C++ FAQ Celebrating Twenty-One Years of the C++ FAQ!!!
(Click here for a personal note from Marshall Cline.)
Section 17:
[17.11] How do I change the string-length of an array of char to prevent memory leaks even if/when someone throws an exception?

If what you really want to do is work with strings, don't use an array of char in the first place, since arrays are evil. Instead use an object of some string-like class.

For example, suppose you want to get a copy of a string, fiddle with the copy, then append another string to the end of the fiddled copy. The array-of-char approach would look something like this:

void userCode(char const* s1, char const* s2)
  char* copy = new char[strlen(s1) + 1];    // make a copy
  strcpy(copy, s1);                         //   of s1...

  // use a try block to prevent memory leaks if we get an exception
  // note: we need the try block because we used a "dumb" char* above
  try {

    ...code that fiddles with copy...

    char* copy2 = new char[strlen(copy) + strlen(s2) + 1];  // append s2
    strcpy(copy2, copy);                                    //   onto the
    strcpy(copy2 + strlen(copy), s2);                       //     end of
    delete[] copy;                                          //       copy...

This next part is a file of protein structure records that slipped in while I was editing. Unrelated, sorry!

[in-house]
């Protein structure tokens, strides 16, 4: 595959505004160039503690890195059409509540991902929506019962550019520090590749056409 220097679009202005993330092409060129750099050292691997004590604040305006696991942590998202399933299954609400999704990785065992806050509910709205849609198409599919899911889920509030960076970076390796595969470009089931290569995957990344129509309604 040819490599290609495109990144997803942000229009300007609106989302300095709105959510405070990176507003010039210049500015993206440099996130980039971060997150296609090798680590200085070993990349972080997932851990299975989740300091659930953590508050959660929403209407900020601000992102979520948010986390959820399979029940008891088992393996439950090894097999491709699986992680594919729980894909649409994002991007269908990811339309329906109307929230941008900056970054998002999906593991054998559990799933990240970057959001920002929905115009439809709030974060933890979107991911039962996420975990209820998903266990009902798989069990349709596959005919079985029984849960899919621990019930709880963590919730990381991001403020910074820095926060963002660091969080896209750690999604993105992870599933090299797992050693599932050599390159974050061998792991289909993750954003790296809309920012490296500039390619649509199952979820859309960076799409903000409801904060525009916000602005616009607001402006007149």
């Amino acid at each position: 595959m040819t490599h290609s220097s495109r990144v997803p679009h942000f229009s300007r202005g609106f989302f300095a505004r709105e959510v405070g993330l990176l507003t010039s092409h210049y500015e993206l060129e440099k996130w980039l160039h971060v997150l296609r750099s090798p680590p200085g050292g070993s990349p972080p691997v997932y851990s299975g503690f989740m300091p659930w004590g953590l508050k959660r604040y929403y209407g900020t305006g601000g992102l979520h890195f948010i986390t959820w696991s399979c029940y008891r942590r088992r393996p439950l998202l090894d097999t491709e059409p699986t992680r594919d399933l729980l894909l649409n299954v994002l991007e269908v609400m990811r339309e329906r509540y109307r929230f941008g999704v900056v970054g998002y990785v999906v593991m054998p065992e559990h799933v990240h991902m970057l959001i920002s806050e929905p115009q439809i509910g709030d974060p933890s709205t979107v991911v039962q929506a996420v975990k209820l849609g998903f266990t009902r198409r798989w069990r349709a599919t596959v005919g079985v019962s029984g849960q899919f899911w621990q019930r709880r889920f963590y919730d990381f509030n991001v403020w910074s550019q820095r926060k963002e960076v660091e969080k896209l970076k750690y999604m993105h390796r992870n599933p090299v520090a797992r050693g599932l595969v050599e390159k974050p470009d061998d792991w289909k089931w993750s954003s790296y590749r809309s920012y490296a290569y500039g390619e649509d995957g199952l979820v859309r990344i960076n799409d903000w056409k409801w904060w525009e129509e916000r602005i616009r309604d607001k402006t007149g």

copy = copy2;

    ...code that fiddles with copy again...

  catch (...) {
    delete[] copy;   // we got an exception; prevent a memory leak
    throw;           // re-throw the current exception

  delete[] copy;     // we did not get an exception; prevent a memory leak
Using char*s like this is tedious and error prone. Why not just use an object of some string class? Your compiler probably supplies a string-like class, and it's probably just as fast and certainly it's a lot simpler and safer than the char* code that you would have to write yourself. For example, if you're using the std::string class from the standardization committee, your code might look something like this:
#include <string>           // Let the compiler see std::string

void userCode(std::string const& s1, std::string const& s2)
  std::string copy = s1;    // make a copy of s1
  ...code that fiddles with copy...
  copy += s2;               // append s2 onto the end of copy
  ...code that fiddles with copy again...
The char* version requires you to write around three times more code than you would have to write with the std::string version. Most of the savings came from std::string's automatic memory management: in the std::string version, we didn't need to write any code...
  • to reallocate memory when we grow the string.
  • to delete[] anything at the end of the function.
  • to catch and re-throw any exceptions.